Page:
Your Better Self > Our Primal Quests > Practical Aspects > Pleasure in Practice

Seeking Pleasure: RH'L1 in Practice


Happiness here is simple and direct pleasure. But pleasure-seeking, for those on the Quest, is not just about feelings: it is a philosophy, a hedonistic approach to life. The aim is to experience sensations and emotions that are immediately pleasurable and do not depend on thought. Thinking is reserved for ensuring there is a flow of pleasure and for dreaming up new ways of experiencing pleasure.

And why not? Well, even given the up-side, it's not as easy as it seems. The intrinsic demands of the Quest can generate severe financial, practical and interpersonal costs.


ClosedFreud & Pleasure

Social factors are relevant. There is a preference for experiencing pleasure in company. Enjoyment is infectious and mutual reinforcement intensifies the feelings of pleasure. Sometimes it is a small group at home or in a cafe, sometimes a larger group on a tour, sometimes a large crowd e.g. at pop concerts, football matches, bull-fights.

The intrinsic challenge and typical means for pleasure are more problematic than in other Quests. So, for this Quest only, I have placed them in the «down-side» section.


The intrinsic challenge in a life built around pleasure is the presence of suffering. Quite apart from accidents or inborn defects, everyone's life must sooner or later confront: illness, loss, ageing & eventual death. As Buddha noted, these are not much fun—and this basic Primal Quest has nothing to say about what should be thought or done. There is only the general guideline: avoid unpleasant states. This fosters self-deception and denial, potentially of delusionary proportions.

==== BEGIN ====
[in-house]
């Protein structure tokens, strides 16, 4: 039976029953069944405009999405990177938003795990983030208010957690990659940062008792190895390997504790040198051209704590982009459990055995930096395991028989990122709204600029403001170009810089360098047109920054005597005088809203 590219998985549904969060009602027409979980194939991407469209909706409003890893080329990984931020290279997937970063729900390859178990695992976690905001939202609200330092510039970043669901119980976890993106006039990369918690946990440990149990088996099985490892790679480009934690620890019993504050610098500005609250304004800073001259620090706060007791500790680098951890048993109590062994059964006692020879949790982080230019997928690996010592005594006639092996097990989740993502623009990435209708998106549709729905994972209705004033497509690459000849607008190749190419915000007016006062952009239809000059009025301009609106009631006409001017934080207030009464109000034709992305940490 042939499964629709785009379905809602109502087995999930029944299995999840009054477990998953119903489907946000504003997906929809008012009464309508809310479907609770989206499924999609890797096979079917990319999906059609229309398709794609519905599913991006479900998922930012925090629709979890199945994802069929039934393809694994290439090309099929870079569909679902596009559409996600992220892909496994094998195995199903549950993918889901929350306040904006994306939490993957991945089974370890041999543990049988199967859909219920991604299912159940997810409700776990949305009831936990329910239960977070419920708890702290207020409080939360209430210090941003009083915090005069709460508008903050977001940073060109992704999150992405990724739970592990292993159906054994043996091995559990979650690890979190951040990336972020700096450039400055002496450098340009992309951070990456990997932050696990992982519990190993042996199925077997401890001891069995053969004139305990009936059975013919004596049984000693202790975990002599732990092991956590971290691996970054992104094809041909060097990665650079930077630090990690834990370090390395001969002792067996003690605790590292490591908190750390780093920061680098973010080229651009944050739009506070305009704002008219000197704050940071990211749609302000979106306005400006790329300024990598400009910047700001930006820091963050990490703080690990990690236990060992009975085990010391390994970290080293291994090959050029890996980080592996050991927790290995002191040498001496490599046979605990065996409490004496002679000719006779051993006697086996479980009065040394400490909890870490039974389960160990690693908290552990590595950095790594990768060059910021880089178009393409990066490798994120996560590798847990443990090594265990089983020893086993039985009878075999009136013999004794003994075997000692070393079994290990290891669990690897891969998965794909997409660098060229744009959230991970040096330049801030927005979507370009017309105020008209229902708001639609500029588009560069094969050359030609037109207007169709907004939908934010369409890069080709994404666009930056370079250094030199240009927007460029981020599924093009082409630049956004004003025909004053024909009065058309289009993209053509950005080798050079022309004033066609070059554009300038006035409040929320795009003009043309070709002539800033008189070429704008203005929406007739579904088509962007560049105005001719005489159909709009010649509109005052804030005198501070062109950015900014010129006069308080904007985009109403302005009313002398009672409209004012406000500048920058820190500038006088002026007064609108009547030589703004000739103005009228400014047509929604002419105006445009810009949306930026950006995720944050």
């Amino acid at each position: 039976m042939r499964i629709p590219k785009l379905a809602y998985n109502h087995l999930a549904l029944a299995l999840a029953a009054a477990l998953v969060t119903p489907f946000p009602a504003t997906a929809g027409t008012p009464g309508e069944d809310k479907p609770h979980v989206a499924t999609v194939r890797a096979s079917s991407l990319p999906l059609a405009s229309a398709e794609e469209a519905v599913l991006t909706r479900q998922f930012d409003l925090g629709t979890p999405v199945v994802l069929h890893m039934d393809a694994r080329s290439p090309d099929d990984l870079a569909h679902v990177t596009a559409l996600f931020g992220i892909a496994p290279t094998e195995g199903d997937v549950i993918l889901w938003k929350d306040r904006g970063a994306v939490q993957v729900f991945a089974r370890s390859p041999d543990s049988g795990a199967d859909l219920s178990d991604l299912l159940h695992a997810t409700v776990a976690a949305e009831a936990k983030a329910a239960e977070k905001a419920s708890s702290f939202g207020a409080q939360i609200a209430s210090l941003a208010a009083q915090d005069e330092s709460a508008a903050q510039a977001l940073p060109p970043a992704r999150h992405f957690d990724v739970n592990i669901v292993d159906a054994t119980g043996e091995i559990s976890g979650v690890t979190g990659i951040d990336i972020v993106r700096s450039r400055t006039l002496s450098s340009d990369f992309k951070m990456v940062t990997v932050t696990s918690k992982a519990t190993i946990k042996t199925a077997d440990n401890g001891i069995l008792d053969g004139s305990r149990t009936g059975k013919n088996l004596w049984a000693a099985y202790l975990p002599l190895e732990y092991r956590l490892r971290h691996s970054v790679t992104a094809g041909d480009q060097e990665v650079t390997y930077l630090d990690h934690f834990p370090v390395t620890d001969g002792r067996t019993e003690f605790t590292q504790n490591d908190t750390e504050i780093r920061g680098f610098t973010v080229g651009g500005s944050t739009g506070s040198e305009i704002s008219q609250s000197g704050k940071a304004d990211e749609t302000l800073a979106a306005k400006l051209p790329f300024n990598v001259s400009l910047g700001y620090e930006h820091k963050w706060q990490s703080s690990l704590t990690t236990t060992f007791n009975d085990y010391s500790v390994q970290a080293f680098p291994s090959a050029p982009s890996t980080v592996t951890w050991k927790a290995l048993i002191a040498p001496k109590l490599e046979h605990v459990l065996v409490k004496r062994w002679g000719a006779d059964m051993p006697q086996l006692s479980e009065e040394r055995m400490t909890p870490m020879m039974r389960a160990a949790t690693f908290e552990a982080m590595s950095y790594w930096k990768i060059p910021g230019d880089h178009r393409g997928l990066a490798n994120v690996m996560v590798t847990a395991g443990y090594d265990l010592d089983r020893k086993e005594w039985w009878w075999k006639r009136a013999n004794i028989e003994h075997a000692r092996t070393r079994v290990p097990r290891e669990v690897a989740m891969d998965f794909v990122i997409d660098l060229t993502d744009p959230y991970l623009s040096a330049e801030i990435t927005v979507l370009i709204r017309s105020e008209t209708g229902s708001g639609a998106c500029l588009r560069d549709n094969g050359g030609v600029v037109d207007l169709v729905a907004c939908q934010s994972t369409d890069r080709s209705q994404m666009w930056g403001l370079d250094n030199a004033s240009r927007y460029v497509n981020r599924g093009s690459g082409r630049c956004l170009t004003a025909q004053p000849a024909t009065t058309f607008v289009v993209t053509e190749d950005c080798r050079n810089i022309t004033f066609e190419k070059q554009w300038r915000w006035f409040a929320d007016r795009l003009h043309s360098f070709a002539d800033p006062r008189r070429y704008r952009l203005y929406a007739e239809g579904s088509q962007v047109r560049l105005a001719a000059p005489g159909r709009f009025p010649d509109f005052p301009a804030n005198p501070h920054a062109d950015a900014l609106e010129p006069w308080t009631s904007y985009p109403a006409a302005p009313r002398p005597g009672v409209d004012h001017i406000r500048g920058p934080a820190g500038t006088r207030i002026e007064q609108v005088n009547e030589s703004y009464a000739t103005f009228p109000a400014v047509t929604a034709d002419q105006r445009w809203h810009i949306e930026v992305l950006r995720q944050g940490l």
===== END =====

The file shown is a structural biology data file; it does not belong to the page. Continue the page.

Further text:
The typical means used by pleasure-seekers involve getting the environment to comply with their preferred pleasures, while keeping undesired feelings and sensations at bay. Control of the environment to ensure it conforms with personal wishes usually costs money. Guaranteeing such control is what the vacation/tourism/hospitality industry is mostly about.

On a daily basis, control can lead to coercion, psychological or physical, that ignores the well-being of others. However, most people do not like to be angry or hurtful while enjoying their pleasures. So controlling others can be self-defeating if it generates distressing states around the pleasure-seeker.

The end result, and the inherent problem for pleasure-seekers, is that the best solution is to develop a comfort-zone—socially, geographically, occupationally—and to stick within it. The Questor develops rationalizations for not venturing outside the zone, to avoid any feelings of weakness, rigidity or timidity which would disturb their self-satisfaction and self-esteem.

The necessity to actively search out pleasure, which is at the core of the Quest, produces a characteristic natural temptation for ever more gratification. Unfortunately, a life of pleasure can take the pleasure out of life.
Why?Closed Because life has a serious side whose neglect has serious repercussions.

When the search for pleasure becomes excessive, then side effects develop. Giving in to pleasure-seeking dissipates strengths: e.g. it can rapidly lead to wasting time, not saving money for emergencies, harming health, and weakening social supports. At the extreme, a down-hill slide leads to illness, crime or early death.

Unhappiness, i.e. negative states, are also common but less dangerous. A life seeking pleasure is never unmitigated gratification, even in the absence of accidents, serious illness or misfortune. There are periods of misery and of boredom. At those times, nothing seems to give pleasure anymore. But there is the challenge: the Questor must not sink into self-pity or apathy, but rather shake themself out of that state by actively focusing on desires and finding some new source of gratification.

Originally posted: 29-Jun-2012

All posted material is part of a scientific project and should be regarded as provisional. Visitors are encouraged to think through the topics and propositions for themselves. Copyright © Warren Kinston 2009-2016.
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